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Routed track plan needed for my students

Hi I am a teacher looking to get my year 11 and 12,s into racing as an incentive to complete work. 
Don't have much experience/knowledge  with slot cars but do have a great workshop including a large CNC Router and  3D printers, lathes etc.
Would love to get the student to produce our own CNC routed track and eventually start  making/experimenting with cars (hence Im thinking of the larger 1/24th scale).
To get the ball rolling I'm looking for some CNC router files for a 1/24th scale, maybe a 3 or 4 lane track and buy our first cars.
Any suggestions or thoughts would be appreciated.
[+] 4 members Like tabtas's post

Welcome tabtas. Wavegreen

Most hobbyists tend to make their tracks using a hand held router, so freely available CNC files aren't very common. There are commercial track makers that use CNC but of course they don't make their files available.

But I wouldn't have thought it would be too difficult to produce your own, or perhaps get your students to do it, as a learning exercise. All you'd need would be three or four equally spaced lines to cut the slots for each lane. If the track needed to spread out over more than one board, you'd obviously need to divide up the drawings, and if you wanted to cut out the track shape you'd need two more lines to cut out the inside and outside of the track.

If you need any ideas, you could have a look in our routed track plans section, or in our members' tracks section, and if you need any advice on track design then there are plenty of knowledgeable people here on the forum.
[+] 1 member Likes JasonB's post

If you have a CNC router you must have CAD to create files.  This looks like a perfect opportunity to get them designing also.

Life is like a box of Slot cars... Cool Drinkingcheers

Hello tabtas,
I have never done any CNC work but am aware that in 3D printing, many designs start off as a 2 dimensional drawing that is then given some depth/height and scaling.
So taking a layout plan from the library here and removing everything but the slot lines might be a good starting point. Have removed most of the peripheral stuff from  [/url][url=]this one to give you the idea.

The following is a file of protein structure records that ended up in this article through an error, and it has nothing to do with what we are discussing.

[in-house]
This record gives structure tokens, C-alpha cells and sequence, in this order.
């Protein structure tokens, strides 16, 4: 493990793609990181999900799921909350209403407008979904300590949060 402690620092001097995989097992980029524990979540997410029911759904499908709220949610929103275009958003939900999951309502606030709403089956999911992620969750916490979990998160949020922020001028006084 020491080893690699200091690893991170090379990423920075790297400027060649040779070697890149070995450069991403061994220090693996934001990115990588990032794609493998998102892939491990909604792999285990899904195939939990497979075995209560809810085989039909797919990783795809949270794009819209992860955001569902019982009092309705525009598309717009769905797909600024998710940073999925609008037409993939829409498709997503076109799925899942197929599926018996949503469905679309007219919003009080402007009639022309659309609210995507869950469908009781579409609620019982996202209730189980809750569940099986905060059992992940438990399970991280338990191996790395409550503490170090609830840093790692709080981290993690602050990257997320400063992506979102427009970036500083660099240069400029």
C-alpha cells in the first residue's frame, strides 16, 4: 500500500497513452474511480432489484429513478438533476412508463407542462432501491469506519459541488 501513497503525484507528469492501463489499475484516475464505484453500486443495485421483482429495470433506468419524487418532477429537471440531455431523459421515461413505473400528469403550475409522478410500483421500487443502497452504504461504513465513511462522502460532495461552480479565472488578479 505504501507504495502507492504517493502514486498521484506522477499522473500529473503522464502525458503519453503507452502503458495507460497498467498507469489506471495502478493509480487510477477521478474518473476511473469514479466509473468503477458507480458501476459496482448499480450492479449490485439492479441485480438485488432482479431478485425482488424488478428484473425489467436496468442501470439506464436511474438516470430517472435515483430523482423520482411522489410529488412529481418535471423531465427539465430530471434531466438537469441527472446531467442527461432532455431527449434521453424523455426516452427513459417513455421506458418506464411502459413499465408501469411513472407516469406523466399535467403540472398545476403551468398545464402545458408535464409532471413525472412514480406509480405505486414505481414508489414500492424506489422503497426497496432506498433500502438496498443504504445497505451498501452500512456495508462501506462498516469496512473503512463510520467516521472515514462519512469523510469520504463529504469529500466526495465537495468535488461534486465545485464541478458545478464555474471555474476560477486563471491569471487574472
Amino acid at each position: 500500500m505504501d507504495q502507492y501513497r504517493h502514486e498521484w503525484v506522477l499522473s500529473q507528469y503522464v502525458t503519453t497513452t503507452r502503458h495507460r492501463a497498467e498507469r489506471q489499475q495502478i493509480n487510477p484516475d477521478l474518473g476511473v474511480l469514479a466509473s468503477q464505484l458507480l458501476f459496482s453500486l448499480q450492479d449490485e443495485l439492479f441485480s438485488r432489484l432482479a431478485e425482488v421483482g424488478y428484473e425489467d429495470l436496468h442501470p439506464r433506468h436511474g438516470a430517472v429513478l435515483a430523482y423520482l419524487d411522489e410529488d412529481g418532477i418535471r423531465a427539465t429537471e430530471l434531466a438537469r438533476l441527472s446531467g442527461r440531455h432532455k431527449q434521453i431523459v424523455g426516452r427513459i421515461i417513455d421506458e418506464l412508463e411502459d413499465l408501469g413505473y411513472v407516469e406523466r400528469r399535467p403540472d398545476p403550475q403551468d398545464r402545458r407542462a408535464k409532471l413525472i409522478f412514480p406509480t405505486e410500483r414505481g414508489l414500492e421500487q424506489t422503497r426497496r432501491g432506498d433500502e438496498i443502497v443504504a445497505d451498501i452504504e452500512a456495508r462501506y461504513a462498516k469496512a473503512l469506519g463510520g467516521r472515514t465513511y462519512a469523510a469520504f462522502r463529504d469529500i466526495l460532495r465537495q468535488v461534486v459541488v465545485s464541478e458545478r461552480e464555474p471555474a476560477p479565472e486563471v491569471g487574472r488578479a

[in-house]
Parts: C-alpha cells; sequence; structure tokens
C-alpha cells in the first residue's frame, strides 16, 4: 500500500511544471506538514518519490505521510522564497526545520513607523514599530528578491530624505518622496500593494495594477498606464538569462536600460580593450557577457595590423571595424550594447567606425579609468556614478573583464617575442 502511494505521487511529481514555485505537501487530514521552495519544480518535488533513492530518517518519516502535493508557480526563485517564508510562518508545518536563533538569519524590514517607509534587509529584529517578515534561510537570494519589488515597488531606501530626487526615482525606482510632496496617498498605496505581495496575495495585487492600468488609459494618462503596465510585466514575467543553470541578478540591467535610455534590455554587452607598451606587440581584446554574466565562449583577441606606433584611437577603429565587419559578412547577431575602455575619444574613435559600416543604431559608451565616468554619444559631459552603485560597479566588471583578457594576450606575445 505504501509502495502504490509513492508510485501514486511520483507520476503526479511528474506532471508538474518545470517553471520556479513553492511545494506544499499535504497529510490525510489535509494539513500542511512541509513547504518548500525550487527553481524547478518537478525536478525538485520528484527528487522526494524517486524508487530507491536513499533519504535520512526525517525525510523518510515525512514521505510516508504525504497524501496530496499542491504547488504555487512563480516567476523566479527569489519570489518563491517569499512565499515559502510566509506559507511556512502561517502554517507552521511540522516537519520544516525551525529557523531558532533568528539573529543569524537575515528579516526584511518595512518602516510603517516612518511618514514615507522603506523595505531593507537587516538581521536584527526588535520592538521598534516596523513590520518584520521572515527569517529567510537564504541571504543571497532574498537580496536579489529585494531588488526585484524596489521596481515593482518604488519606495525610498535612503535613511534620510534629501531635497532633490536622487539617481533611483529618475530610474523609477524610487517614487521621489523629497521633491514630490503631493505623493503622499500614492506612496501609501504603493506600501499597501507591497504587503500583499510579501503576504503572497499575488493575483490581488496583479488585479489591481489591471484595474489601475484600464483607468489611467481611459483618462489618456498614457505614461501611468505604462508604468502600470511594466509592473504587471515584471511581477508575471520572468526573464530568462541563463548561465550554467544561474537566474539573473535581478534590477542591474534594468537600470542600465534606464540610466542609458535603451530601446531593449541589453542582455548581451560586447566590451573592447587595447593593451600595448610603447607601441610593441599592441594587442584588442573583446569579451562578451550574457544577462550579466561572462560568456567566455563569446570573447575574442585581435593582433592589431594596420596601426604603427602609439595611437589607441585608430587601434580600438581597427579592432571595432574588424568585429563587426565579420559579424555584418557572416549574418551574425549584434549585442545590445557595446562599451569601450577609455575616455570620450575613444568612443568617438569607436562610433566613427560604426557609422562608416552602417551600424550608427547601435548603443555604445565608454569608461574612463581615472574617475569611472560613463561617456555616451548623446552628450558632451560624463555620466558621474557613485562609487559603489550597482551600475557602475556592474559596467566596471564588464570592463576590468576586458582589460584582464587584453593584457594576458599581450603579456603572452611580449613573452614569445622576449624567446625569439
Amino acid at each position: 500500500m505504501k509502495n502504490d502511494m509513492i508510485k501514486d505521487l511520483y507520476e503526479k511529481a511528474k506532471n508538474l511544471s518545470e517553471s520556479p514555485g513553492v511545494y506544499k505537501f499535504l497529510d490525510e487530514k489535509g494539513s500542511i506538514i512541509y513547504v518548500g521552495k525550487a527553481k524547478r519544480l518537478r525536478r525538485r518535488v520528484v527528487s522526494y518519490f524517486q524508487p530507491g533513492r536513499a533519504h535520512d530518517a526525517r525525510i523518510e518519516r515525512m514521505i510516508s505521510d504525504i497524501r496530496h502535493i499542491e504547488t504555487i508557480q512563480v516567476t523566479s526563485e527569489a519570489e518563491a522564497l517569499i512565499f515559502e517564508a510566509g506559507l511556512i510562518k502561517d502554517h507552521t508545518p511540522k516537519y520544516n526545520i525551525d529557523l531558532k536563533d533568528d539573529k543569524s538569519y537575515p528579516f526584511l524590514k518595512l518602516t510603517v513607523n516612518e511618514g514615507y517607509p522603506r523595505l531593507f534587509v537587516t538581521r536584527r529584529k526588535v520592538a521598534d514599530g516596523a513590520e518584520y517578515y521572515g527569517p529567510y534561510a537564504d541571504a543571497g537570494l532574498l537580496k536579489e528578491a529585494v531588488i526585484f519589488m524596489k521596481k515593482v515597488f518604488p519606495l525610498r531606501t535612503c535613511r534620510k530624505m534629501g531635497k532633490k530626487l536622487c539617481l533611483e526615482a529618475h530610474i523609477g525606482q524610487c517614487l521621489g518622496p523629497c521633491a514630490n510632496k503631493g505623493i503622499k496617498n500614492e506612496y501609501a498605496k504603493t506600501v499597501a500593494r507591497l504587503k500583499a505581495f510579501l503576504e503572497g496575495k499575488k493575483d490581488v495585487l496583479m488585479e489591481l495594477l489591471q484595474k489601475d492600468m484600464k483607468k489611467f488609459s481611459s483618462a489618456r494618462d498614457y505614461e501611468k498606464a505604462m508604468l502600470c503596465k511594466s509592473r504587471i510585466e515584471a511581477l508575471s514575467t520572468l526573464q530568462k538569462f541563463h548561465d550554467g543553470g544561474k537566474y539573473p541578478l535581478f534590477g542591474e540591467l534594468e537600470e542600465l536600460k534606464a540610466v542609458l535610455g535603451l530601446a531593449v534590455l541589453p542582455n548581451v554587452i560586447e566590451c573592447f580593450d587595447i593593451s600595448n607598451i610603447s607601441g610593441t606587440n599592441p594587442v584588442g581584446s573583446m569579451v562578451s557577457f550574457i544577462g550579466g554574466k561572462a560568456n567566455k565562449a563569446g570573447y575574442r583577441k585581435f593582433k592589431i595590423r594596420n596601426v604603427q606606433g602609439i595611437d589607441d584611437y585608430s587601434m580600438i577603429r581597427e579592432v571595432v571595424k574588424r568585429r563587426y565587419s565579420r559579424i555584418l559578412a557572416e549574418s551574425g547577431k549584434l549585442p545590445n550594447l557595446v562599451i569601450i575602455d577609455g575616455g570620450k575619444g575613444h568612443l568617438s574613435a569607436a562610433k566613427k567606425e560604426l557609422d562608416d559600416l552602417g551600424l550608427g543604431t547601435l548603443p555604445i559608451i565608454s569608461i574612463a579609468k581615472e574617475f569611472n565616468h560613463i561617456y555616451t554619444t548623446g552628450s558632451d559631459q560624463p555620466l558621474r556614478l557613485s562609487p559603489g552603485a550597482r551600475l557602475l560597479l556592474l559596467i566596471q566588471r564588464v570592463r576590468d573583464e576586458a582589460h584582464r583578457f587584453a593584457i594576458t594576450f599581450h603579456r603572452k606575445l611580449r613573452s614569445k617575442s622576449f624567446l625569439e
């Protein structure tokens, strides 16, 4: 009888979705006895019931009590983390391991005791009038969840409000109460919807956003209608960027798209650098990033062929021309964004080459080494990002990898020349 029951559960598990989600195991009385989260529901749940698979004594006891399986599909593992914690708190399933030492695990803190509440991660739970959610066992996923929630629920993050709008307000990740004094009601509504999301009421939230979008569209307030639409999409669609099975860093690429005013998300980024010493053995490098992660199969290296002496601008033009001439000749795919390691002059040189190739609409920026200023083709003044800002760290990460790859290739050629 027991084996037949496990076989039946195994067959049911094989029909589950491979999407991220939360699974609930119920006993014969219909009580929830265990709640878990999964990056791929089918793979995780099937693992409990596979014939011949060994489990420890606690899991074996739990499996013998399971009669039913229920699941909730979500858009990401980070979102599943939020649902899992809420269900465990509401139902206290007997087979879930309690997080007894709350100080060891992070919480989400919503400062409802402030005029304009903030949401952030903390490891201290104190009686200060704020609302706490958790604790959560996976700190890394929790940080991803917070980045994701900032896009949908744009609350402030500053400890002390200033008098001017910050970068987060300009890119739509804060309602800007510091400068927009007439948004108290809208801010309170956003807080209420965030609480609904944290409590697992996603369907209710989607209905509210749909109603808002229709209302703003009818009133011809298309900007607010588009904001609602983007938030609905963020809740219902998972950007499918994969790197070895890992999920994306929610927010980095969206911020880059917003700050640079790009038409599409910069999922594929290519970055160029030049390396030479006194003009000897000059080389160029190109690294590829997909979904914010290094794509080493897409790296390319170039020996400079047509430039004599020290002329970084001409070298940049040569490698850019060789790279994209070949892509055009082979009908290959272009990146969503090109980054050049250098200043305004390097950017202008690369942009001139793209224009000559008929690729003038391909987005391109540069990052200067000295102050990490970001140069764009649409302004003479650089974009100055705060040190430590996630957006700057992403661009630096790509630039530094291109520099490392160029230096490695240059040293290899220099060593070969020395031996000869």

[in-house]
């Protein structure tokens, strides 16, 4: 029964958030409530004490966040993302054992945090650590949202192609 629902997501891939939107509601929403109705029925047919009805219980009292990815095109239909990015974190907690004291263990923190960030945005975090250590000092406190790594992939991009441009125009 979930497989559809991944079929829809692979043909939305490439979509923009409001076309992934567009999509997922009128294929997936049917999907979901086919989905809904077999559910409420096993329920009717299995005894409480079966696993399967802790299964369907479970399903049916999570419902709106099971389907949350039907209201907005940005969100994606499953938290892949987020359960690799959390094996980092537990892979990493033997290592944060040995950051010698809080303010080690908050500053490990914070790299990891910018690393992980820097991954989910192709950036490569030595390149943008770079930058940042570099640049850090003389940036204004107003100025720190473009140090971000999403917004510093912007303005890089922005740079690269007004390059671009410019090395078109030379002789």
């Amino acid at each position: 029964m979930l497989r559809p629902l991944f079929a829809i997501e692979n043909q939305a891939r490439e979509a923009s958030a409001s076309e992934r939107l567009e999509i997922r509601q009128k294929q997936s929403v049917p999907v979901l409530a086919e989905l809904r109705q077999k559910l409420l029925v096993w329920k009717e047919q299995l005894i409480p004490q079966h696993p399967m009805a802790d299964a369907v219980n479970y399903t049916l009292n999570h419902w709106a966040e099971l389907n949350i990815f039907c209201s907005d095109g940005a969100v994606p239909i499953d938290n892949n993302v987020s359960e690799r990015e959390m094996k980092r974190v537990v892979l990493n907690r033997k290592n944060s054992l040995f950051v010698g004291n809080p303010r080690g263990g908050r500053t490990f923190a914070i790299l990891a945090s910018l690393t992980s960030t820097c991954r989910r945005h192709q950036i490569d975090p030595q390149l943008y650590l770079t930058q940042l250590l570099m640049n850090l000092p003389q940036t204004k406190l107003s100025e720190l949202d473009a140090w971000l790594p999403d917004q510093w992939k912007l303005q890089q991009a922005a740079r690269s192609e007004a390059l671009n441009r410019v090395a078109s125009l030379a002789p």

Forum Precepts:  Don't hijack or divert topics - create a new one.   Don't feed the Troll.
[+] 3 members Like Scuderia_Turini's post

If you export that layout as an .svg file it could be imported straight into a 3D CAD program, extruded, scaled up and the quick route to a layout.

Life is like a box of Slot cars... Cool Drinkingcheers
[+] 1 member Likes Kevan's post

Start small and work your way up.  Part of the process is learning what does not work and why for what you want.  

Running test pieces will allow you to test different ways to join the track sections together.  Test if you want to use copper tape or braid.  If braid, then what type can you get your hands on, and how best to secure it to the track.  What type of track surface do you want etc.  You can go to all sorts of different levels before you even start construction.

I did something like it but on a smaller scale, for a single-lane course.  I used Solid Edge for the design as I was using a laser cutter, but the same designs would apply to a router too.  I made various sections that could then be joined together to make the track - in my case I also cut recesses to use copper wire instead of tape or braid.

I'm going to have to blow the dust off this one and have a little fun with it again soon.

My DIY projects and failures at 

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